Such is the trouble small town Josh Davis has to take to evince the urban credibility proper to DJ Shadow, hero of hip-hop.
But it's been worth it. Shadow's gold-selling1996 debut LP, Endtroducing, which, by rights, should have been no more than a diverting slice of leftfield trip-hop, quickly took its position alongside Portishead's Dummy and Tricky's Maxinquaye in a triumvirate of groundbreaking 90s pop albums. A clutch of tracks on Headz (a 1994 compilation on the British and painfully trendy Mo' Wax label) had shown the wider world early promise, but nothing short of a Robert Johnson-style pact with the devil seemed to explain the tectonic sublimity of Endtroducing. And with September's single "High Noon", this month's support slots for Radiohead and the release of an Endtroducing remix (by scratchmeister Q-Bert), the end of 1997 finds Shadow reluctantly nudged into the limelight.
At first sight, Endtroducing plied the usual schtick of 1990s hip-hop - in the copious sleevenotes "all respect [is] due to various innovators... of sample based music" and the album predictably opens in a flurry of scratching. But the absence of gung-ho bravado and lazy sampling in addition to its reliance on structure and mood revealed an album both more and less than the sum of its hip-hop parts. Endtroducing was an ethereal tapestry of strings, voices, woven from 100 per cent sampled music, and propelled by an assortment of stately rhythms. This was hip-hop re-imagined by a revolutionary outsider, less "in ya face" than in your head and heart.
"Hip hop was a remote possibility." The 25-year-old's middle-class childhood near Sacramento, dominated as it was by the moribund AOR tastes of his parents and schoolmates, was a galaxy away from Los Angeles and New York. "Even though I was living in California, I was as far removed from hip- hop as a live experience as someone in any small town." Davis's revelation came in the form of "The Message", Grandmaster Flash's seminal rap hit. " `The Message' was where rap began as an art form for me," he declares.
Starved of hip-hop's vibrant urban culture, this epiphanic encounter inspired in Davis a near religious zeal. "Hip-hop, for me, was never about fashion or hanging with a gang. When I got a piece of vinyl it was all about studying the label, where it was from, who produced it, where it was recorded and who they thanked." Hip-hop became a hand-me-down culture for Shadow, and the effort of absorbing it as and when he could impressed on him an enduring respect for the puritanical virtue of toil. "It took me two hours each way to travel to the studio where I recorded Endtroducing. If it had just been round the block, any old time the going was hard I'd have just gone home. And that's not the way you get really good music - it has to be hard," insists Davis. "It's a pilgrimage in a way."
Devotional fanatics pride themselves on taking "the path less travelled" and so it is with Shadow. Following the mainstream success of commercial acts in the late 80s, the money thrown at hip-hop, he believes, forced it to make an artificial distinction between artists going to hysterical lengths to be considered "real" and the likes of MC Hammer and Vanilla Ice. The result? A contemporary hip-hop scene - the Wu Tan Clan, Rakim, Dr Dre and a few others notwithstanding - impoverished both by the rhetorical excesses of gangsta rap and an incestuous reliance upon overfamiliar 70s and 80s soul and funk samples. "It's a lot easier to promote someone who says controversial things and who gets shot at than it is to market a musical concept," explains Davis.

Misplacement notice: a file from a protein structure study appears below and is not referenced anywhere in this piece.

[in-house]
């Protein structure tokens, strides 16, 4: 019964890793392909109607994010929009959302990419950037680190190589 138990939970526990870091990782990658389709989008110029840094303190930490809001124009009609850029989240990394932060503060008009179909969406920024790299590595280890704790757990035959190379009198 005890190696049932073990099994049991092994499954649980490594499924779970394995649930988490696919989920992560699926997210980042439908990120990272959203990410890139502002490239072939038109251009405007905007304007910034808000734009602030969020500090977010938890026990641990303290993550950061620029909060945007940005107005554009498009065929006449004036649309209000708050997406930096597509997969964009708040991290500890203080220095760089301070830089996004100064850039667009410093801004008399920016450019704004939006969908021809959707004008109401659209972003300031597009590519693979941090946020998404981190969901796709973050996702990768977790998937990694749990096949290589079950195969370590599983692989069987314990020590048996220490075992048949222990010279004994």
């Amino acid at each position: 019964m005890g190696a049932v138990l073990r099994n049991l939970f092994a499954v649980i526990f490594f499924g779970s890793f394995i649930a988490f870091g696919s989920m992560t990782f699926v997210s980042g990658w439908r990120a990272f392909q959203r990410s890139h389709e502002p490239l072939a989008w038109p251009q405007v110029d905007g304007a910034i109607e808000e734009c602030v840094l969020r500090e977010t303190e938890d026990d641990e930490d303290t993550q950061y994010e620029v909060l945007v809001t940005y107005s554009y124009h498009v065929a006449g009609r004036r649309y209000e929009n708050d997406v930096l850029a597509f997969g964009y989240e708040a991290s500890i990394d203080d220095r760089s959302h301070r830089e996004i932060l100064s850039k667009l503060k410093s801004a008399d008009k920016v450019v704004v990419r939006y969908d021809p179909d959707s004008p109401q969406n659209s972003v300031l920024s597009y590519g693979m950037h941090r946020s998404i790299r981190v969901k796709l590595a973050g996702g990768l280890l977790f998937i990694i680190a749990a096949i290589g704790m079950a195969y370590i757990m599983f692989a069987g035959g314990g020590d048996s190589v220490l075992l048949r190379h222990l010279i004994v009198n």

"Of course, it would be easy for me to take the cool part of "Apocalypse Now" or obvious stuff from Kool and the Gang and slide it in to my records," sighs Davis. "But you don't want to hear the same thing over and over again." To this end Shadow feels impelled, like the anonymous record collectors celebrated on his album cover, to scour long-forgotten record stashes. "It's a secret place I have," he says of a store he visited in the US recently. "I found mummified bats and heroin needles in between records - my hands were getting all cut up digging around for stuff."
He likens the search to archaeology, relishing the thought that the hip- hop fates may have led him to some fetid warehouse for a reason. "Even though I know 90 per cent of the listening public couldn't care less whether I got the beat from a Blue Note Breaks CD or from a basement in Oklahoma City, I know where it comes from." Though he admits it sheepishly, Davis believes that some form of destiny has swelled his record collection to around 50,000 strong. "You stop to think why you found that record and what you're meant to do with it. Sometimes," he muses, "I think things like that happen for a reason."
Mysterious forces were certainly at work two years ago when Mo' Wax impresario James Lavelle insisted that Radiohead's Thom Yorke and Richard Ashcroft of The Verve collaborate with Shadow on the widely anticipated Unkle album project. As Davis recalls, people were wondering whether Radiohead had peaked with The Bends and the prospect of The Verve reforming after A Northern Soul looked unlikely. Though 1997's end finds Radiohead and The Verve vying for the title of band of the year, Davis is relieved that Yorke's and Ashcroft's contributions are in the can: "I'm glad we did it when we did, because I probably would have been a lot more nervous about it this year". The Unkle project, long overdue, has a lot of luck behind it and a lot more hard work ahead - just the way DJ Shadow likes it.
DJ Shadow (Q-Bert Mega Mix) `Camel Bob Sled Race' out 8 December. `Unkle' album expected early next year.Reuse content